Notes on comments.
Welcome to our blog dedicated to the engineering of Microsoft Windows 7
This is a little bit of a tricky post to write because we’re going to be asking everyone using our Windows 7 Beta to help us out, but doing so is going to take a little time and require a bit of a commitment to helping test the next milestone. This has been a remarkably valuable and beneficial testing cycle for Windows as we have had a tremendous amount of very rigorous testing and usage. We’ve had millions of people install and use the Beta since January and as we’ve talked about, the feedback and telemetry have been of tremendous value as we finalize the product. The effort of Beta testers has contributed immensely to our ability to deliver a high-quality product to hundreds of millions of customers. We continue to follow the plan we have previously outlined and this post is no announcement of any news or change in plans. Since we know many people are running the Beta we want to provide a heads up regarding the behavior of the Release Candidate (RC) as it pertains to upgrades. Of course we are working hard on the RC and following the schedule we have set out for ourselves.
A big part of the beta process is making sure we get as much “real world” coverage of scenarios and experiences as possible and monitor the telemetry of those experience overall. One of the most challenging areas to engineer is the process of upgrading one release of Windows to another. When you think about it, it is the one place where at one time we need to run a ton of code to basically “know” everything about a system before performing the upgrade. During the development of Windows 7 we routinely test hundreds of original OEM images from Windows Vista and upgrade them and then run automated tests validating the upgrade’s success. We also test thousands of applications and many thousands of devices as they too move through the upgrade process.
Many of you installed the Windows 7 beta on a PC running Vista. We received that telemetry and acted on it accordingly. We believe we’ve continued to improve the upgrade experience throughout the release. Similarly, based on our telemetry most of you did clean installations onto new drive partitions. Through this telemetry we learned about the device ecosystem and what drivers were available or missing. We also learned about PC-specific functions that required installing a driver / application (from XP or Vista) to enable support for buttons, connectors, or other hardware components. Together we get great coverage of the setup experience.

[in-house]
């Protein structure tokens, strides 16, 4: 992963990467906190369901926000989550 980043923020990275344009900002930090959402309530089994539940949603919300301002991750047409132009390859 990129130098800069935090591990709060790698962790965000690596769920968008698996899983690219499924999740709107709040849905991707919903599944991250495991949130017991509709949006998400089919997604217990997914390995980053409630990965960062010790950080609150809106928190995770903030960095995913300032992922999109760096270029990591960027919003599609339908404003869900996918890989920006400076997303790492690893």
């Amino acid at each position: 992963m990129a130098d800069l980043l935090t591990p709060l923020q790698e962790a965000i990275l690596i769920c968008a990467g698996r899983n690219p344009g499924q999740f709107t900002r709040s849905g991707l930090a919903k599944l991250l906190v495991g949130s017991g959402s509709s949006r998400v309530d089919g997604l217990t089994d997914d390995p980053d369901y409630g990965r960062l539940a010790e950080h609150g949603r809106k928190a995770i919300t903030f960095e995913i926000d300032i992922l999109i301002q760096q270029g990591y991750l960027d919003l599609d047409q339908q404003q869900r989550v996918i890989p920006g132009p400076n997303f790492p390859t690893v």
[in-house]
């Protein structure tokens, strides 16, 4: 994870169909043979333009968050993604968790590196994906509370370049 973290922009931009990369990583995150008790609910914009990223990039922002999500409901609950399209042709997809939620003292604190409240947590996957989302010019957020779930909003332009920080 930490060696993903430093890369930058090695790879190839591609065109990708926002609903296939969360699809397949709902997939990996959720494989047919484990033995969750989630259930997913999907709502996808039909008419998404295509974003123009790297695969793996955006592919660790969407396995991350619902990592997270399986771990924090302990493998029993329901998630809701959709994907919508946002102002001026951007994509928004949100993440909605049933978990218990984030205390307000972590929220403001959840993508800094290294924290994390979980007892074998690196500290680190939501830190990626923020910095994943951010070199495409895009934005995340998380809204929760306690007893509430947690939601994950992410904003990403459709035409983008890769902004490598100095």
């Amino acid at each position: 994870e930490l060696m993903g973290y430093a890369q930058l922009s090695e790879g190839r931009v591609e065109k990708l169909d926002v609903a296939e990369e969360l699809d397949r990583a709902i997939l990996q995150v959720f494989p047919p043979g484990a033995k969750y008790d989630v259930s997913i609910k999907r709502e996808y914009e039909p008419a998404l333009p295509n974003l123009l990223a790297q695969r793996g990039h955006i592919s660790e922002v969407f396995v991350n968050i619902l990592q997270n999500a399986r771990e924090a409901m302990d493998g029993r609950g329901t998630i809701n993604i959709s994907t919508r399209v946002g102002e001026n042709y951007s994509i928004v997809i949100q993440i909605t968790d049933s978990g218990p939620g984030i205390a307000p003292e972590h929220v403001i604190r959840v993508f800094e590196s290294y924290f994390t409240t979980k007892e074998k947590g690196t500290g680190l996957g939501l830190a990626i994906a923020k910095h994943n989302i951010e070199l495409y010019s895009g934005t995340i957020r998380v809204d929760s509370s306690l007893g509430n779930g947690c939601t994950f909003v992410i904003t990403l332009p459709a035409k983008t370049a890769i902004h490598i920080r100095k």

We’ve also learned that many of you (millions) are running Windows 7 Beta full time. You’re anxious for a refresh. You’ve installed all your applications. You’ve configured and customized the system. You would love to get the RC and quickly upgrade to it from Beta. The RC, however, is about getting breadth coverage to validate the product in real-world scenarios. As a result, we want to encourage you to revert to a Vista image and upgrade or to do a clean install, rather than upgrade the existing Beta. We know that means reinstalling, recustomizing, reconfiguring, and so on. That is a real pain. The reality is that upgrading from one pre-release build to another is not a scenario we want to focus on because it is not something real-world customers will experience. During development we introduce changes in the product (under the hood) that aren’t always compatible with what we call “build-to-build” upgrade. The supported upgrade scenario is from Windows Vista to Windows 7. Before you go jump to the comment section, we want to say we are going to provide a mechanism for you to use if you absolutely require this upgrade. As an extended member of the development team and a participant in the Beta program that has helped us so much, we want to ask that you experience real-world setup and provide us real-world telemetry.
If you do follow the steps below, you might run across some oddities after upgrade. We experience these internally at Microsoft occasionally but we don’t always track them down and fix them because they take time away from bugs that would not only manifest themselves during this one-time pre-release operation. From time to time we’ve noticed on a few blogs that people are using builds that we have not officially released and complained of “instabilities” after upgrade. Nearly all of these have been these build-to-build issues. We’ve seen people talk about how a messenger client stopped working, a printer or device “disappears”, or start menu shortcuts are duplicated. These are often harmless and worst case often involves reinstalling the software or device.
We’re just trying to be deterministic and engineer the product for the real world. Speaking of the real world, many have asked about upgrading from Windows XP. There's no change here to the plan as has been discussed on many forums. We realized at the start of this project that the “upgrade” from XP would not be an experience we think would yield the best results. There are simply too many changes in how PCs have been configured (applets, hardware support, driver model, etc.) that having all of that support carry forth to Windows 7 would not be nearly as high quality as a clean install. This is something many of you know and already practice. We do provide support for moving files and settings and will prompt at setup time, but applications will need to be reinstalled. We know that for a set of customers this tradeoff seems less than perfect, but we think the upfront time is well worth it.